How To Reel In The Time-Suck Monster
Staying focused and being productive can be challenging depending on what type of work you do. Some people have jobs that don’t require a lot of thought, but do require a skill, such as a line worker that produces parts for a larger project. Other jobs require us to know and work around multiple tasks and responsibilities that can allow our time to easily get away from us.
If you are a writer or blogger as I am, then having structured time for work may be even more difficult. I have found that working from home allows me some freedoms but also creates a different set of problems. One of them is staying focused on the tasks I need to do. When I was working back in my corporate jobs, it was pretty easy to stay focused on the job. Having set hours, and being able to “leave work at the office” is a one thing that doesn’t happen when you work for yourself.
Regardless of if you work at home or away from home, there are times when we really need to re-evaluate how we are spending our time. If we can streamline certain tasks, it can allow us flexibility and create less stress in our lives.
Here I have listed 10 ways that may help you stay focused on your work. These can apply to a regular job or if you work from home.
- Set clear goals. I am a fan of lists. During the past decade, I have never really set up yearly goals. That changes with 2017. I want to start the year with a clear idea of where I want to go during the next year. I may not know how to get there, but by the end of the year, I’ll know where I’ve been.
- Find your time thieves. You know what I’m talking about. Those little “tasks” that you need to do, but aren’t as important as what you should be doing. Pinpoint those things that take time away from the more important thing and put them on your list of things to do, but down at the bottom because they are the least important.
- Work in blocks of time. Set up a 60-90 minute block of time to work, then take a break. I learned when I was writing fiction that the brain begins to have a hard time connecting the dots when I work too long without a break. Get up and take a brisk walk, even if it’s just on the treadmill for 5 minutes. Think about something else entirely.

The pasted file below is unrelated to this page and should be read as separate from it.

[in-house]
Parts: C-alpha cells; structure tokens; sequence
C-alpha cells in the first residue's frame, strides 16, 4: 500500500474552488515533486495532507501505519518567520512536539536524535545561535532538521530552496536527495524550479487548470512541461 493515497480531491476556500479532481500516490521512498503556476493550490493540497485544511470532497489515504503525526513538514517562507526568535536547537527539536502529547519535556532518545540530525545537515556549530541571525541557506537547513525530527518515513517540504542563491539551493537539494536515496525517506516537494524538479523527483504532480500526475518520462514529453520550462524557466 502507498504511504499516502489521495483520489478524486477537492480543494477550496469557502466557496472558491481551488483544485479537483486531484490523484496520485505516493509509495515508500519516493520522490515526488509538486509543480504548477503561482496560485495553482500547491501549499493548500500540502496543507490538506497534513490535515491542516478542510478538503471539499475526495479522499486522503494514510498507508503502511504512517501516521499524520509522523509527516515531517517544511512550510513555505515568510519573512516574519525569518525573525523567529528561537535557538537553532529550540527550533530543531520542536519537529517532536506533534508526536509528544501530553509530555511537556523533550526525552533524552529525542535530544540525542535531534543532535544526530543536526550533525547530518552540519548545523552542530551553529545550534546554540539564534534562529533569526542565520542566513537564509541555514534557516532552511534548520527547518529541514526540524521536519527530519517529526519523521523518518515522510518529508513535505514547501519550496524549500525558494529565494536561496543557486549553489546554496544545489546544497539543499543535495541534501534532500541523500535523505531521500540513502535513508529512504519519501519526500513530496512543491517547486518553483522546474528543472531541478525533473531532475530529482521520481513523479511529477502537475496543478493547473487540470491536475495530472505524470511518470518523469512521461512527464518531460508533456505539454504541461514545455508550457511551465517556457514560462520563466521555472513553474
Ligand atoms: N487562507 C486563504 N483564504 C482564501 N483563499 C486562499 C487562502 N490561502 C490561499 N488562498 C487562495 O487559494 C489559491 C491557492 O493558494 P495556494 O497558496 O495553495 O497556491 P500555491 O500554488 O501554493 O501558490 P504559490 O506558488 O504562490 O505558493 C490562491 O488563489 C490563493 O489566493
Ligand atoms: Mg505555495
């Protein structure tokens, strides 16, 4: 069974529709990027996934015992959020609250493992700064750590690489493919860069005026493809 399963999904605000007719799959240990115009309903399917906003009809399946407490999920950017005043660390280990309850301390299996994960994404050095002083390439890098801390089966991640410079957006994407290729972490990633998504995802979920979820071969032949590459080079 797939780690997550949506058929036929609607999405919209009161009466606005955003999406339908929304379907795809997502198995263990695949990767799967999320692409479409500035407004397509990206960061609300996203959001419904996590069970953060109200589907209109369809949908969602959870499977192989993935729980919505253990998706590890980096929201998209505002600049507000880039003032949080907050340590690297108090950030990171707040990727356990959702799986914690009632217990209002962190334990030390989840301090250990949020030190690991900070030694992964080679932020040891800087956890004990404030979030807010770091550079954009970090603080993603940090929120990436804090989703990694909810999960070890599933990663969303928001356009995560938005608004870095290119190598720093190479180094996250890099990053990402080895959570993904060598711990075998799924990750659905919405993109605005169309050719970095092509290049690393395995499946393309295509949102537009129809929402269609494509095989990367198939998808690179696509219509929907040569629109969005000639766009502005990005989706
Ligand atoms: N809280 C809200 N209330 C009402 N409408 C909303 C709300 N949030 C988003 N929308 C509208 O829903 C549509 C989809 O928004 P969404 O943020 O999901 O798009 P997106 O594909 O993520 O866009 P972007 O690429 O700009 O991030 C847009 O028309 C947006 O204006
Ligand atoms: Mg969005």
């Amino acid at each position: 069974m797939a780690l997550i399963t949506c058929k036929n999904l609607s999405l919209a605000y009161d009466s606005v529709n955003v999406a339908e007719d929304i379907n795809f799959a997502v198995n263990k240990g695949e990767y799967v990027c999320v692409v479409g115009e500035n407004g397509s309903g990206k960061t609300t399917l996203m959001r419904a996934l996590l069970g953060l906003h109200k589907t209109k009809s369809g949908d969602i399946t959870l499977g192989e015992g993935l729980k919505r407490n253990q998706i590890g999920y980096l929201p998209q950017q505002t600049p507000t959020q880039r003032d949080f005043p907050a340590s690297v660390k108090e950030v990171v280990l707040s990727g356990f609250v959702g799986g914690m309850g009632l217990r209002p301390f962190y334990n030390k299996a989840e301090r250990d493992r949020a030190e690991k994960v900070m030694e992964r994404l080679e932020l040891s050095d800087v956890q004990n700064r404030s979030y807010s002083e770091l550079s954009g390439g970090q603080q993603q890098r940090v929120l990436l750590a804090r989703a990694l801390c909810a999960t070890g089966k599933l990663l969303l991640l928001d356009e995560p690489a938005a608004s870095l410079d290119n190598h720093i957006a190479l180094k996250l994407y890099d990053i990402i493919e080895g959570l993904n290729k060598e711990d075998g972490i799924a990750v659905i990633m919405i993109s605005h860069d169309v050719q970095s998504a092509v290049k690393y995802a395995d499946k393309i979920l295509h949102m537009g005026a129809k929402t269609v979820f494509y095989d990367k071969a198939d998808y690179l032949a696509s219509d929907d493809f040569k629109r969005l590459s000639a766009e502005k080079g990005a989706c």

- Don’t multitask. The world we live in has forced us into multi-tasking. That is the exact opposite of being focused. It will take some training to put yourself into only ONE task, but the rewards are well worth it.
- Turn off the world. I know…I go through withdrawals as well. Turning off the internet, email, chat and phone may make us feel disconnected. That is exactly what you want. In order to not become distracted by something that isn’t important, we need to turn off those things which distract us.
- The social media time suck. We all do it. We say that we’ll just go to twitter to check our stats, or Pinterest to see how a particular post is doing. Next thing you know, we’ve been pinning and tweeting for 2 hours and it felt like only a few minutes. Unless you are being paid to post, leave the social media for after the work. It will still be there. Trust me. I checked.
- Use the tech to help you stick to your plan. There are apps out there that will help you to time yourself on social media or turn off the internet for a certain amount of time. Use these to help keep you on track.
- Learn why you get distracted. I find that when I start to get hungry, my mind begins to wander. I also begin to think about dinner ideas which makes me want to head over to Pinterest and check out some recipes for whatever I have in the freezer. Or, if I am working on something that I don’t particularly care to do, I will find ways to drag my feet. I have found that it is better to push through and get those unwanted tasks done and over with. Not only does it feel better to get it off your to do list, but then you feel you’ve accomplished something.
- Quickie Lists. Come up with a list of things that need to be done, but don’t take a lot of time. These are those things that you can fit in when you need a break from some of the less fun projects. It also creates a sense of accomplishment.
- Practice doing one thing at a time. This goes back to not multi-tasking. With the demands on our attention, it’s no wonder most of us have attentions spans of a gnat. I know mine has suffered since the tech has forced it’s way into my life. Being able to sit down and read a physical book becomes a challenge when my phone is constantly dinging. I’ve learned to turn the phone on silent. If there is an emergency, those who need to get in touch know how. Take time to relearn how to do just one thing and stay with it for a certain amount of time. You may only be able to do it for a few minutes at first. But as you keep practicing, it will get easier.